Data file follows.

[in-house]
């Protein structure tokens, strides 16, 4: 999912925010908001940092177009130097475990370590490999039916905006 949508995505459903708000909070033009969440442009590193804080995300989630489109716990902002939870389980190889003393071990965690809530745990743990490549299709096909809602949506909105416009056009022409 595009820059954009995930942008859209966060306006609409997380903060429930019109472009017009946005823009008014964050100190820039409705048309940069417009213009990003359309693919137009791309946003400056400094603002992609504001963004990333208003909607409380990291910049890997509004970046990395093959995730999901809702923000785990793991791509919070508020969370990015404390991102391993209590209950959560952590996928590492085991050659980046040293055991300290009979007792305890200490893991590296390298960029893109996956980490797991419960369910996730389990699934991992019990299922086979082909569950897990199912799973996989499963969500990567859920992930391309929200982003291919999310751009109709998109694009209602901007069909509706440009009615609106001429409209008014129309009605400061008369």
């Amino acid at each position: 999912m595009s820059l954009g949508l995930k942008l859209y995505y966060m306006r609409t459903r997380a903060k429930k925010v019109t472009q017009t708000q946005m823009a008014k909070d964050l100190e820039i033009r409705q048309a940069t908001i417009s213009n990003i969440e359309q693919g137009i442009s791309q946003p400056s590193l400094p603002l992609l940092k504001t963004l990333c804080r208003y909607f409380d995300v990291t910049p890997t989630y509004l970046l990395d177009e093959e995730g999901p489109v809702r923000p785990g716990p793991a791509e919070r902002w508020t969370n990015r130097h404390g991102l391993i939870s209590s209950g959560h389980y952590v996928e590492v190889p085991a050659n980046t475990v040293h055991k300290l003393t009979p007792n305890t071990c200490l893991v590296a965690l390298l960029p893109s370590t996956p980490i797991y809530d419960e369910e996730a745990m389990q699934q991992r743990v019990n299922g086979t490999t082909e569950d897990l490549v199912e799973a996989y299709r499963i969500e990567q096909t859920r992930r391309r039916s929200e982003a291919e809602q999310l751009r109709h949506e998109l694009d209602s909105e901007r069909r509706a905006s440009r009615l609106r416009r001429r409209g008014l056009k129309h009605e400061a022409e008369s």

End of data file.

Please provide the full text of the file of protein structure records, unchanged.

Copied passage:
[in-house]
């Protein structure tokens, strides 16, 4: 999912925010908001940092177009130097475990370590490999039916905006 949508995505459903708000909070033009969440442009590193804080995300989630489109716990902002939870389980190889003393071990965690809530745990743990490549299709096909809602949506909105416009056009022409 595009820059954009995930942008859209966060306006609409997380903060429930019109472009017009946005823009008014964050100190820039409705048309940069417009213009990003359309693919137009791309946003400056400094603002992609504001963004990333208003909607409380990291910049890997509004970046990395093959995730999901809702923000785990793991791509919070508020969370990015404390991102391993209590209950959560952590996928590492085991050659980046040293055991300290009979007792305890200490893991590296390298960029893109996956980490797991419960369910996730389990699934991992019990299922086979082909569950897990199912799973996989499963969500990567859920992930391309929200982003291919999310751009109709998109694009209602901007069909509706440009009615609106001429409209008014129309009605400061008369």
């Amino acid at each position: 999912m595009s820059l954009g949508l995930k942008l859209y995505y966060m306006r609409t459903r997380a903060k429930k925010v019109t472009q017009t708000q946005m823009a008014k909070d964050l100190e820039i033009r409705q048309a940069t908001i417009s213009n990003i969440e359309q693919g137009i442009s791309q946003p400056s590193l400094p603002l992609l940092k504001t963004l990333c804080r208003y909607f409380d995300v990291t910049p890997t989630y509004l970046l990395d177009e093959e995730g999901p489109v809702r923000p785990g716990p793991a791509e919070r902002w508020t969370n990015r130097h404390g991102l391993i939870s209590s209950g959560h389980y952590v996928e590492v190889p085991a050659n980046t475990v040293h055991k300290l003393t009979p007792n305890t071990c200490l893991v590296a965690l390298l960029p893109s370590t996956p980490i797991y809530d419960e369910e996730a745990m389990q699934q991992r743990v019990n299922g086979t490999t082909e569950d897990l490549v199912e799973a996989y299709r499963i969500e990567q096909t859920r992930r391309r039916s929200e982003a291919e809602q999310l751009r109709h949506e998109l694009d209602s909105e901007r069909r509706a905006s440009r009615l609106r416009r001429r409209g008014l056009k129309h009605e400061a022409e008369s």